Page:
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A tale of two Romanos...

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Posted 06-24-2011 at 10:21 AM by Hazza

Legend has it, that after Maximo Romano won the Mexican National League Pitcher of the Year award for the second year in a row in 2015 someone quipped "Why don't we just call it the Romano award?"

And that's why the league bestows the award on the best pitcher the "Romano Award"

But it wasn't just Maximo from whom it got its name.

Antonio Romaro was born in Victoria, Mexico in 1984. And all his life he wanted to be a professional ball player. From an early age he showed fierce athletic ability and at a junior level showed incredible stuff. One of the scouts that observed him in his earlier years confided in me:
"When we looked at Antonio we knew he would be a big league player. He not only had that stuff that you dream about, but he had all the tools. He was the complete package."

When he entered the Mexican league in 2011 he made an instant impact. 17 wins and a 2.50 era would have made him Pitching champion if it wasn't for the historic 21 win season pitched by Miguel Macias.

Meanwhile Maximo Romanos was a different person all together. While Antonio was an athletic freak Maximo just "got" the game of baseball. Everything came naturally to him, and his physical gifts were not as obvious to scouts.

When it came draft time, Scout were not as impressed and Maximo didn't go until the 4th round. But if anything, that drove Maximo even harder.

"He just understood the game, and he wanted to show people that so he worked as hard as he could." Said a former team mate.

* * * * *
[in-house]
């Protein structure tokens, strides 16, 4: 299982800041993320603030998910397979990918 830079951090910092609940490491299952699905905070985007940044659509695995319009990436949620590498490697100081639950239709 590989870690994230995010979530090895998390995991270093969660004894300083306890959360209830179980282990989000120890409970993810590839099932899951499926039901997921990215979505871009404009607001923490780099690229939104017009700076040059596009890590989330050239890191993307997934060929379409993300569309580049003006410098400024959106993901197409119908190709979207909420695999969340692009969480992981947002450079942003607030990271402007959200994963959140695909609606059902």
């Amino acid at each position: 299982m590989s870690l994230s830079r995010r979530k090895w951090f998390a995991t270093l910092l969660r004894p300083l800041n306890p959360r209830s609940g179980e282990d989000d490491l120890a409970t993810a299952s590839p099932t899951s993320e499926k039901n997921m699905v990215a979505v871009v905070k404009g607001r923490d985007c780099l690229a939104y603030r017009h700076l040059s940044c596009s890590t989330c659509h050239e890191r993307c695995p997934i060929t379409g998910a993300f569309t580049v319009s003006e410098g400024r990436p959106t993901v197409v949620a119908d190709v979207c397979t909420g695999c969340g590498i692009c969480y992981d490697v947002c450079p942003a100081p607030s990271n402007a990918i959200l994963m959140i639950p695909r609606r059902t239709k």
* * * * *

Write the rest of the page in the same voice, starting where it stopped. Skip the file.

But Maximo made his mark in his first year, assisting Monterrey to the a dominant league title, himself pitching a 19 win season and a 2.96 ERA.

2012 was Antonio's year. 22-4 record with a 1.98 ERA. One of the best single performances by any pitcher in the Mexican league to date, and infact still the record for wins per season, and would have been for league ERA until Fernando Martinez's 1.81 ERA season this year.

But the big prize eluded Antonio, with his team not making the playoffs that year.

Maximo slumped, 15-14 with a 3.30 ERA that year. And followed it up with similar year the next.

2013 was again Antonio's year. 17-8, 2.00 ERA. And again he took the best Pitcher award. But still this herculean effort did not result in a league title.

But it all turned around in 2014. Maximo led the way to pick up the pitching title, and the league with a 17-6 3.10 era while Antonio missed most of the season with a hamstring strain.

In 2015 Maximo backed it up with a 19-5 2.58 ERA year, and another best pitcher award. Antonio pitched a 12-13 year. Even if on the field was disappointing, off the field Antonio finally achieved his dream: To sign for a Major league organisation in the USA.

"For Antonio it was not about the money." Said his father, "It was about being the best, and winning the title."

And that was the end of the dominance of the Romanos in Mexican Baseball.

Maximo continued having good years, being among some of the best pitchers in Mexico. But he never recaptured the award that now shares his name, or win another league title. And in 2018 he was traded away by Monterrey. And now is a free agent.

After signing for Honolulu Antonio never really kicked into gear. Three average, injury plagued years entailed before he was demoted to AAA (even with a five million dollar a year contract) where he had two very injury plagued years, never quite reaching the levels he reached in Mexico. At the end of this year, and another long term injury Antonio hung up his glove for last time.

"Even though he never made a huge impact in America," his father told me, "The fact that Antonio was able to have a go in America will do wonders for Mexican baseball."

"I scouted both players," Said a former scout, "I knew they were good, but I didn't realize how they would dominate Mexican baseball. I am just pleased that I was able to witness it."

For four years all you had to do was to look at any paper and Mexico, and know for sure that no matter what the name on the top of the pitching table was Romano. Two players with different styles and different careers. But both have shaped Mexican Baseball for good.
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